Real life ‘Blind Side’ couple to speak at Mike Miller Classic banquetThe story of kindness, giving and love that swept the nation and later broke out on the big screen will be told Wednesday at the Corn Palace.
By: Jennifer Jungwirth, The Daily Republic
The lives of Sean and Leigh Anne Tuohy changed in a heartbeat.
The Memphis, Tenn., couple is famous for taking in eventual NFL offensive lineman Michael Oher and inspiring the blockbuster film “The Blind Side.” Their life-changing moment was a split-second decision to welcome a young, homeless Oher into their home and hearts more than 10 years ago.
“This whole thing basically started when my wife told me to turn around,” Sean Tuohy said in a telephone interview with The Daily Republic. Leigh Anne Touhy had seen Oher sitting in the school gym. “It wasn’t some grand scheme. Two words changed our lives, and it happened in a heartbeat.”
That story of kindness, giving and love that swept the nation and later broke out on the big screen will be told Wednesday at the Corn Palace, as part of the Mike Miller Classic Kick-Off Banquet.
The banquet begins at 6 p.m. Tickets to hear the Tuohys speak are $10 for adults and $5 for students. Tickets are available at www.cornpalace.com or at the Corn Palace box office. The food portion of the banquet is open only to sponsors and participants in the Classic.
The Tuohys’ story, which was made famous through Michael Lewis’ book and the Hollywood film starring Sandra Bullock and Tim McGraw, will be told in more detail at the event.
“People always want to hear the behind-the-scenes stuff about the movie,” Tuohy said. “It’s of interest; we don’t understand why 70 million people want to hear about it, but they do.”
In addition to discussing their well-known story, Sean and Leigh Anne Tuohy hope to motivate and challenge attendees to do some good of their own.
“It certainly opened up our eyes to the problems of the world,” Tuohy said of welcoming Oher into their family. “But we also know we can’t solve them all. We never set out to solve all the world’s problems. We just set out to help a kid.”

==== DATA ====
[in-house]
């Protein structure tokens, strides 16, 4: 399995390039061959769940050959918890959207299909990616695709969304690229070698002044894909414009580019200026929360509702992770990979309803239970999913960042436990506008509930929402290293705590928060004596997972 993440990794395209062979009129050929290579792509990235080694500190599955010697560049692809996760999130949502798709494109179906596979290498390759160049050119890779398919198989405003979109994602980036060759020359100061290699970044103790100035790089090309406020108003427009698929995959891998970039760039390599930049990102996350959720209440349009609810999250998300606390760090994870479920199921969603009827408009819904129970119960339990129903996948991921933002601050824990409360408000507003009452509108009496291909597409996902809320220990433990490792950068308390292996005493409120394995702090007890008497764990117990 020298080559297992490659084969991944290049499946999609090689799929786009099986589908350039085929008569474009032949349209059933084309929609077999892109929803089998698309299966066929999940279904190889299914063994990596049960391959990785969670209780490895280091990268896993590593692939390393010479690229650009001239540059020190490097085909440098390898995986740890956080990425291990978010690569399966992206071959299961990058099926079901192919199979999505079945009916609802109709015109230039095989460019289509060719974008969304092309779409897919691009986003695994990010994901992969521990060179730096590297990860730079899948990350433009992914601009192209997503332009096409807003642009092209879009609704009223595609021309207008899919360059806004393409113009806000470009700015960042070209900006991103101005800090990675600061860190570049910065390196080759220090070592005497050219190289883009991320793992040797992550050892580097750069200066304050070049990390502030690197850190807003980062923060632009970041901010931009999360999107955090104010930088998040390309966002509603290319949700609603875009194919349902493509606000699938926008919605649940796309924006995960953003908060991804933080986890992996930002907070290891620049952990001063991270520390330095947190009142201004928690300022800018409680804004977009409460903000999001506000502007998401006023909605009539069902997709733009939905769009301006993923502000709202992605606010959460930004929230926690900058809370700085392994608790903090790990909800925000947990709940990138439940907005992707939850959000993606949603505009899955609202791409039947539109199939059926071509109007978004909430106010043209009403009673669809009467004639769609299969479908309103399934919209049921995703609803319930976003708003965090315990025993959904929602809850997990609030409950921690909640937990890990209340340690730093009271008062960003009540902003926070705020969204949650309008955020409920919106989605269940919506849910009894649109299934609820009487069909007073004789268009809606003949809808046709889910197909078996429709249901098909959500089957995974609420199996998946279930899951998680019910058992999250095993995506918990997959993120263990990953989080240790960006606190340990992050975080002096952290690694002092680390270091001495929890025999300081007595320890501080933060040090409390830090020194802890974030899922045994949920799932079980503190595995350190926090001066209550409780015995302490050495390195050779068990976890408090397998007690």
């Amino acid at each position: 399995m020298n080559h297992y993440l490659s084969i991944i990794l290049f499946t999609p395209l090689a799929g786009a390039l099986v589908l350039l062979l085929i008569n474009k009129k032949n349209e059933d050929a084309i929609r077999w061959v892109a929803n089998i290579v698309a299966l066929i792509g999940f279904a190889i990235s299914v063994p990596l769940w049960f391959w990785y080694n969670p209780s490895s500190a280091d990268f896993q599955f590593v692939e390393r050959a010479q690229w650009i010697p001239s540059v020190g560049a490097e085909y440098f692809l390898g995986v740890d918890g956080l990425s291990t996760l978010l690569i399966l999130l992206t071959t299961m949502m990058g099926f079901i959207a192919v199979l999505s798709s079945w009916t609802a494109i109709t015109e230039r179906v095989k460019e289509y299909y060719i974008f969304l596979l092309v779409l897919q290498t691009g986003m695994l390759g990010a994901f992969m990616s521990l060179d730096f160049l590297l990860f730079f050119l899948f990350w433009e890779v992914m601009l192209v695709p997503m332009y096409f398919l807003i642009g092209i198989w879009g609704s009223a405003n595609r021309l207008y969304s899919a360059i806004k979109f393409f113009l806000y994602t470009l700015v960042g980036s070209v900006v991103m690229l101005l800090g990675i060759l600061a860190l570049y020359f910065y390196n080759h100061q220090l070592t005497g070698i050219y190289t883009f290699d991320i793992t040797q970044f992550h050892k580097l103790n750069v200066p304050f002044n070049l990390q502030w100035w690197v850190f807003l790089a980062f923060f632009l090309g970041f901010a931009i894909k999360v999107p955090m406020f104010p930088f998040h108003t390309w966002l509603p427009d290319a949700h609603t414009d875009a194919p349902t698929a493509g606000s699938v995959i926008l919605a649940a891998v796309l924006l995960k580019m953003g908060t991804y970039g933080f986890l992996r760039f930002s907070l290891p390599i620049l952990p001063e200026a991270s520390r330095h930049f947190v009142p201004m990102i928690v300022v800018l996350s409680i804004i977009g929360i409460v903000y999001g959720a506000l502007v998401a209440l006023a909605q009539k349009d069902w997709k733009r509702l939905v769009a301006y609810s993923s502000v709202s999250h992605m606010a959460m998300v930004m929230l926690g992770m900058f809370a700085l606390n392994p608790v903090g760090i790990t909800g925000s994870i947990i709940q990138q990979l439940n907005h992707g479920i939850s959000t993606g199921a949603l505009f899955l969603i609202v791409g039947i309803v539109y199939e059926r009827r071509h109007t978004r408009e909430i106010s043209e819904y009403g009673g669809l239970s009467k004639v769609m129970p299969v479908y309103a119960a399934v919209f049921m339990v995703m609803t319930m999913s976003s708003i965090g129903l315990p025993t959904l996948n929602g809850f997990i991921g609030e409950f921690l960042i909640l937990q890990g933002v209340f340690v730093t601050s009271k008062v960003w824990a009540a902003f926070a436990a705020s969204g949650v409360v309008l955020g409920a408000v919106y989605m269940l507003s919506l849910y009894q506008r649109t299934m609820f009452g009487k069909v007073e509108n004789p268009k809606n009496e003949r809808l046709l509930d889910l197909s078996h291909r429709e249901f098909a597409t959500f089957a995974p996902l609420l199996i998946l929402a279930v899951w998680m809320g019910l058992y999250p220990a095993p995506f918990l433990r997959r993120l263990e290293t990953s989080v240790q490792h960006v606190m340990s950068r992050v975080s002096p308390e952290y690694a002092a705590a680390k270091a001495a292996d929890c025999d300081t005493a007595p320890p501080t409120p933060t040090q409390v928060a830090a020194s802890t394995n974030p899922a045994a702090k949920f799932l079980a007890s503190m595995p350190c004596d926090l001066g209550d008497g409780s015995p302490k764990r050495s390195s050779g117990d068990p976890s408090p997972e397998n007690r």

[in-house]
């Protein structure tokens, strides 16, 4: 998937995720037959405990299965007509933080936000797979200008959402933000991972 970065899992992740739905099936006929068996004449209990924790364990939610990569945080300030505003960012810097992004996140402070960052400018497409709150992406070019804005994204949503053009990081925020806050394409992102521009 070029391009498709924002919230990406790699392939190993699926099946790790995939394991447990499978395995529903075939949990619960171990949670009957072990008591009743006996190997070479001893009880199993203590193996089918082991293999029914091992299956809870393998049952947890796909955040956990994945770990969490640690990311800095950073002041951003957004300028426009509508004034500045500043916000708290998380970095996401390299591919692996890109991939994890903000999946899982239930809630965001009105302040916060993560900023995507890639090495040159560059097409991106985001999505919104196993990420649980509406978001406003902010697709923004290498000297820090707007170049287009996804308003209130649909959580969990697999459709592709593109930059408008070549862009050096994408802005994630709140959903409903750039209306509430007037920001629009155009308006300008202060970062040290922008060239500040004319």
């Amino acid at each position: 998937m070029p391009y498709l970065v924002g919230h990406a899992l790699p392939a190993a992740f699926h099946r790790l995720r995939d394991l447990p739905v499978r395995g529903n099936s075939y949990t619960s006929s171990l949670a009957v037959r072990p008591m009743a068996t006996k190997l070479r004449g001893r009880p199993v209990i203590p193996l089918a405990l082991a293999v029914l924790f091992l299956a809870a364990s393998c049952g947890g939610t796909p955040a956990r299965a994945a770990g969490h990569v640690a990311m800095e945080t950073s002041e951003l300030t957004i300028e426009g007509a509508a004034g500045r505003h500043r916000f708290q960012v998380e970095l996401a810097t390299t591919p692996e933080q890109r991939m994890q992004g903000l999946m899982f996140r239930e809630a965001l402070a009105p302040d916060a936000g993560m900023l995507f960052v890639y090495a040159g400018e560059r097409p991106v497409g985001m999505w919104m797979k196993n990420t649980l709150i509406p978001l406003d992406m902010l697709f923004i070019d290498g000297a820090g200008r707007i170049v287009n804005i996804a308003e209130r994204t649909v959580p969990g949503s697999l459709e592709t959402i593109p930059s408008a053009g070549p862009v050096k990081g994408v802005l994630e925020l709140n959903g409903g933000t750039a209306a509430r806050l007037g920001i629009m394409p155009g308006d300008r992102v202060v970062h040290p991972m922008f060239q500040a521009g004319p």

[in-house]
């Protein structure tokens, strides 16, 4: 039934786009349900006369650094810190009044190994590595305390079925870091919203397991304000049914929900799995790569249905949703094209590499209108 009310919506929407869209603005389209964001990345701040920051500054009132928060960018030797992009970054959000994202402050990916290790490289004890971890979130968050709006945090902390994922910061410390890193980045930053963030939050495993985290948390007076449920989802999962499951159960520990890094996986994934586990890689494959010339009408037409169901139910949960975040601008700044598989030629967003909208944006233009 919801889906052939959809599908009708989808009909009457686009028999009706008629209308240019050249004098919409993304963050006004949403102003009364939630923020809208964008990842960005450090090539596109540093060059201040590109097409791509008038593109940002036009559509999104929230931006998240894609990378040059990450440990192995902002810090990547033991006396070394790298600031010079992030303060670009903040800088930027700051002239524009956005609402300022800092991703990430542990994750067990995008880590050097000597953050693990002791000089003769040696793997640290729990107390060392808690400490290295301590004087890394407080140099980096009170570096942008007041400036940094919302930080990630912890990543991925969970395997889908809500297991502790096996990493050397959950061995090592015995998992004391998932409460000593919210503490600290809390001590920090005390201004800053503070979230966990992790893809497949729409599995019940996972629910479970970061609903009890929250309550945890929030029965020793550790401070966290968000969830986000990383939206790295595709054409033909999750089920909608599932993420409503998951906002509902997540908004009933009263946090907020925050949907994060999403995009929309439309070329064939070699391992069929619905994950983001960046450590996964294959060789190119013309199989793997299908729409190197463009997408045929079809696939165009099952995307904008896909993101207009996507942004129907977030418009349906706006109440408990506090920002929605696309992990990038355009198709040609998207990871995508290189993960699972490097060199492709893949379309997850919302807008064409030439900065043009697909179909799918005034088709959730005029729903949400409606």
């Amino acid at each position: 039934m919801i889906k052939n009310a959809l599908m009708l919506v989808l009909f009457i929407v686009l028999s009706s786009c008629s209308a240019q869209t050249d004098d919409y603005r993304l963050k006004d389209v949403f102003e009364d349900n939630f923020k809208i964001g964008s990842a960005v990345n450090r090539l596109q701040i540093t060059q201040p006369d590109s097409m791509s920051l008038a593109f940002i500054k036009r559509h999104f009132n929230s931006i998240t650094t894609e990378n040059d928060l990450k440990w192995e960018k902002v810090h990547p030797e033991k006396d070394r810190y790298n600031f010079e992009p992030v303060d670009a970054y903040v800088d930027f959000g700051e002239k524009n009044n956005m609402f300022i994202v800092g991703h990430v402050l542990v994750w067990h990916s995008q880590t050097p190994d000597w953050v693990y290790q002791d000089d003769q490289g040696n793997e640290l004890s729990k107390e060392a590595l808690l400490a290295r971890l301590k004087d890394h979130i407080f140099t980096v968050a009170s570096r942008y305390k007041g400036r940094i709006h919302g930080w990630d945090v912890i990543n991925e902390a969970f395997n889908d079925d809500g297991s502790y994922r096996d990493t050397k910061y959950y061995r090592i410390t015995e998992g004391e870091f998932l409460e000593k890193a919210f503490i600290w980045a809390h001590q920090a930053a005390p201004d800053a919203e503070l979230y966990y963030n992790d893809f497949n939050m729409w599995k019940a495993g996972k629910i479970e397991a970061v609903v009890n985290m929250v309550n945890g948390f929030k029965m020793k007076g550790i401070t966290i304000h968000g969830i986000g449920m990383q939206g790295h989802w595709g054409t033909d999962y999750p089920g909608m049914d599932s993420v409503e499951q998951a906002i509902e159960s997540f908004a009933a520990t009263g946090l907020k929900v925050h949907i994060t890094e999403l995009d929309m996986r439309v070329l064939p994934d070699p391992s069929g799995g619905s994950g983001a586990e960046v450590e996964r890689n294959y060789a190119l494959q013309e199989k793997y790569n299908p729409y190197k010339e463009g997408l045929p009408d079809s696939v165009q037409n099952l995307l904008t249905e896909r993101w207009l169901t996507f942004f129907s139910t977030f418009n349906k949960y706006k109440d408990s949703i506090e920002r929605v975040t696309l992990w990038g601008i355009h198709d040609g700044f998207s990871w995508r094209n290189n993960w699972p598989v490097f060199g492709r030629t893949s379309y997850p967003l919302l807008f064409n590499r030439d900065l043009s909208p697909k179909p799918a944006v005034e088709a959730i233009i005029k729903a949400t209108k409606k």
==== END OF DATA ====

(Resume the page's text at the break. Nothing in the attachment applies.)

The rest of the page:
The effect the Tuohys had on Oher is an effect they want the nation to feel.
“We ask that people don’t solve all the world’s problems — just solve something. You never know where it will lead,” Tuohy said. “We will challenge people that night to do something. It doesn’t have to be something that people will spend $300 million to see. It can be enough walking down the hallway and smiling at someone.”
The message of giving and providing acts of kindness will be timely, with the Christmas holiday wrapping up, Tuohy said.
“We know it sounds corny, but we really believe Michael was sent to us. The miracles that aligned for this to happen were inconceivable,” Tuohy said. “It was one of God’s miracles, and we grew on that.”
The couple never intended their story to spark curiosity.
“The process was so far-fetched,” Tuohy said of the book and movie.
Tuohy was a classmate of the author, Lewis.
“He happened to be in town doing an event for ‘Moneyball,’ ” Tuohy said, referring to another of Lewis’ sports books. “He came to the house and wanted to write an article for The New York Times. Nine years later, here we are.”
Sean and Leigh Anne wrote the book “In a Heartbeat: Sharing the Power of Cheerful Giving” as a way to explain to their fans their version of how Michael became part of their family.
Since the Tuohys welcomed Oher into their family, Sean said it’s been difficult to recall what life was like without him.
“He really just became part of our lives. We can’t remember when he wasn’t part of the family,” he said.
The basketball portion of the Mike Miller Classic begins its schedule of games at noon Thursday at the Corn Palace. The Mitchell Kernels take the court at 9 p.m. Thursday against Custer, and at 6:30 p.m. Friday against Central, Tenn.
Tuohy will watch his son, S.J., play in the classic. He will take the court with Briarcrest, Tenn., at 5:30 p.m. Thursday against Sioux Falls Washington, and at 11 a.m. Friday against Red Cloud.